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Submission to the Hong Kong Security Bureau for the Public Consultation of the Basic Law Article 23 Legislation

Frances Hui Wing Ting's Submission
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Chloe Cheung Hei Ching's Submission
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In the past three and a half years, the implementation of the National Security Law in Hong Kong (HKNSL) on June 30, 2020, has crushed the rights and freedoms of Hong Kong people; dismantled the foundation of the rule of law; and obliterated the principle of "one country, two systems” guaranteed in the Basic Law. Since its implementation, the United Nations human rights experts have raised concerns over the law in multiple settings for its lack of clarity, the use of mass trials, and the violation of civil rights, and have been calling for the law to be repealed.

Despite the urge for the repeal of the HKNSL to restore human rights and freedoms in Hong Kong in compliance with its international human rights obligations, the HKSAR continues to use the law to intimidate residents in Hong Kong and imprison dissidents, including former elected legislators, activists, social workers, academics, trade unionists, journalists, and ordinary citizens who support freedom, arresting 286 individuals and putting people through long detention before conviction. The HKNSL, claimed by the government to restore peace and order to the city, has crushed the city’s freedom and human rights, causing a phenomenon of self-censorship and major exodus of residents and businesses. A once vibrant and free city now contains zero forms of dissent, protest, or demonstration under the draconian law.

Last month, the Hong Kong government announced a one-month public consultation on Article 23 legislation with a 110-page public consultation document. Although the HKSAR welcomes public views during this period, it is questionable whether the government will truly listen to the people and civil society with its tracked history of dismissing and even criminalizing dissents — a stark distinction from two decades ago when half a million Hong Kong people took to the street to successfully protest against the possible introduction of Article 23.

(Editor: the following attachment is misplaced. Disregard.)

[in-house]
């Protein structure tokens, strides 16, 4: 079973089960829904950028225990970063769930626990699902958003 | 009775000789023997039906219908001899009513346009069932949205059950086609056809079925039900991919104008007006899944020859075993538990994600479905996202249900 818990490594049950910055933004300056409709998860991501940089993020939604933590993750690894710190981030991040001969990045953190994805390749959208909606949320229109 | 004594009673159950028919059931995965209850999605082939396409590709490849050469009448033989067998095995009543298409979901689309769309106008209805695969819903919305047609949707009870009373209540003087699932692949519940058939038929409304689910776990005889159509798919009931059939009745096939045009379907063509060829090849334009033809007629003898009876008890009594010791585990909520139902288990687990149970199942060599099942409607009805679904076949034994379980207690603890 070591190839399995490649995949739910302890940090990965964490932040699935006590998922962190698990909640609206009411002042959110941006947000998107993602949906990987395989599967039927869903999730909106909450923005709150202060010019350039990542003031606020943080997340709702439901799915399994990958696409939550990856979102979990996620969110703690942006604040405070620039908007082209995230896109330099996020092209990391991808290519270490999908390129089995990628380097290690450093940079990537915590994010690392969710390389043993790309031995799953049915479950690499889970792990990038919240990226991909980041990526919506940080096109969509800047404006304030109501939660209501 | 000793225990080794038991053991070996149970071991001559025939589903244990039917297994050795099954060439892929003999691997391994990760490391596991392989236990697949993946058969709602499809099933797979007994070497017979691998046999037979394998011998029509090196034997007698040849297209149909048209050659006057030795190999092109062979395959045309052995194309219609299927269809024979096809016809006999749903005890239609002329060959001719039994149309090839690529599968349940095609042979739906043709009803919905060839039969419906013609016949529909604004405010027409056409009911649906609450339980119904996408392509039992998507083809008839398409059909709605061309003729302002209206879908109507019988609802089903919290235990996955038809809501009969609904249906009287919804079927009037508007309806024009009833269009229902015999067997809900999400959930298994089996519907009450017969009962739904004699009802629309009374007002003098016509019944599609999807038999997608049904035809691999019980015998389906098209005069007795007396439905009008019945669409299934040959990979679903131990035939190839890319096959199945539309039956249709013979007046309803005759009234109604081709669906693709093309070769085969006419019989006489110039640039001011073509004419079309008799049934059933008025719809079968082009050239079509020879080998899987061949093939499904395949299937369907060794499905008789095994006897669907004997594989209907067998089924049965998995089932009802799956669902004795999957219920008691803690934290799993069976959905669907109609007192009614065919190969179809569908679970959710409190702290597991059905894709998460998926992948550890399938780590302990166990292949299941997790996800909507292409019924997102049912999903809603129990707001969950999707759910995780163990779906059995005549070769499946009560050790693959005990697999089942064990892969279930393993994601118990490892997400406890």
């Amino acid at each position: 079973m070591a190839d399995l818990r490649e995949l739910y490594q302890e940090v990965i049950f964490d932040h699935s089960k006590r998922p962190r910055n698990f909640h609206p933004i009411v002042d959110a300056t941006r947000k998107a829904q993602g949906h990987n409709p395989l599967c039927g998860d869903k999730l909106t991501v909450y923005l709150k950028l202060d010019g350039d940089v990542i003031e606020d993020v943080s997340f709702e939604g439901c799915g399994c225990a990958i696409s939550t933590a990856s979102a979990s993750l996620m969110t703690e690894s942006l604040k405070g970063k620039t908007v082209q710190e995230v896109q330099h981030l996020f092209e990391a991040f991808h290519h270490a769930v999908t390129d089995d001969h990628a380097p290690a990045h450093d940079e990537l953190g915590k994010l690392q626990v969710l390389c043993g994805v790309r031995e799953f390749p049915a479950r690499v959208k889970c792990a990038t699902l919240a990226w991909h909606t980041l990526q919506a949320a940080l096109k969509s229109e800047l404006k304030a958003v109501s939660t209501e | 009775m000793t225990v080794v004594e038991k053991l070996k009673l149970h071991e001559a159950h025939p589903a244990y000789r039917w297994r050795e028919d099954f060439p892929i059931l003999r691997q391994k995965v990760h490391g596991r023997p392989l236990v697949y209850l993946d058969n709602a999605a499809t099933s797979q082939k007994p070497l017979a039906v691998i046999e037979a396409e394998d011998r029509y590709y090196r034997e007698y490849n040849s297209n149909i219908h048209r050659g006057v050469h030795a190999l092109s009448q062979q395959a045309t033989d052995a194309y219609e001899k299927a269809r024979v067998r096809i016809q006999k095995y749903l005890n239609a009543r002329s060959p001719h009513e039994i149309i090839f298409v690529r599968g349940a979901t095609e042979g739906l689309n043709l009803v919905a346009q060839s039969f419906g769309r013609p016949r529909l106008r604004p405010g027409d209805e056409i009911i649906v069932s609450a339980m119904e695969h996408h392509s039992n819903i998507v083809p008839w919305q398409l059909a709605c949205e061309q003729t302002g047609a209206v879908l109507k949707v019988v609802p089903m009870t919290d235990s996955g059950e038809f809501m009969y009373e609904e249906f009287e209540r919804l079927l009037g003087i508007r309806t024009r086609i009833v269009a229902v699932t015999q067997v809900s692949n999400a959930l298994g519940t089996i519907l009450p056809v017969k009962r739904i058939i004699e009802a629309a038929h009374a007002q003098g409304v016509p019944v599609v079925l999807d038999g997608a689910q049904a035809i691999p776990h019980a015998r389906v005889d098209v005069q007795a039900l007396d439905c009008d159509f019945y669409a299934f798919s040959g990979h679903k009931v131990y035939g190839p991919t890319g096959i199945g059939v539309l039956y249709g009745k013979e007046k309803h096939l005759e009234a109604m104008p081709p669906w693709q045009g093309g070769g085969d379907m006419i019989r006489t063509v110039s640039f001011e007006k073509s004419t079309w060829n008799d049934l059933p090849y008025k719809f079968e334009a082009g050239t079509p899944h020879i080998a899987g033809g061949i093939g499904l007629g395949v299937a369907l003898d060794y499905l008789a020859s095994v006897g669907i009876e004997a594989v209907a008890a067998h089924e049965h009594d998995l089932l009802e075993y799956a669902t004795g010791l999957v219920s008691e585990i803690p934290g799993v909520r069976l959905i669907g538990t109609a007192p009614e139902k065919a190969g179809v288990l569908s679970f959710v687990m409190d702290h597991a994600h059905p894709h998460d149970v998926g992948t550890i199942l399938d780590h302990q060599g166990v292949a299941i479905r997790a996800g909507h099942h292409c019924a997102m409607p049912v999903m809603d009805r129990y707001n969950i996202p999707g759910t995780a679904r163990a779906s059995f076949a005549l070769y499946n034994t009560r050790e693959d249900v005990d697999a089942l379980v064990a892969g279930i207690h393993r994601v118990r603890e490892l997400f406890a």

The Committee for Freedom in Hong Kong Foundation, along with 15+ international advocates, condemns and strongly opposes the legislation of Article 23, and express grave concerns about the legislation proposed by the Hong Kong Government:

  • The Article will further infringe upon Hong Kong's autonomy, undermining the "One Country, Two Systems" principle.

  • The Article’s Definitions of national security, state secrets and offense definitions are overly broad, posing risks to press freedom, speech, and academic and religious liberties.

  • Provisions targeting external interference may deter international engagement and harm Hong Kong's status as a global financial hub.

  • Concerns over the legislation's compatibility with international human rights norms and Hong Kong's Basic Law, potentially inviting constitutional challenges.

Our recommendations included:

  • Urging the government to cease the enactment of Article 23 legislation.

  • Demanding the immediate release of the more than 1000 political prisoners unfairly detained under the National Security Law, including activists, journalists and scholars.

  • Advocating for the repeal of the draconian National Security Law, which has led to the erosion of civil liberties and freedom of expression in Hong Kong.

To read more, download the PDF above.

Frances Hui is the Policy and Advocacy Coordinator at the Committee for Freedom in Hong Kong Foundation. Chloe Cheung is the Communications and Media Assistant at the Committee for Freedom in Hong Kong Foundation.

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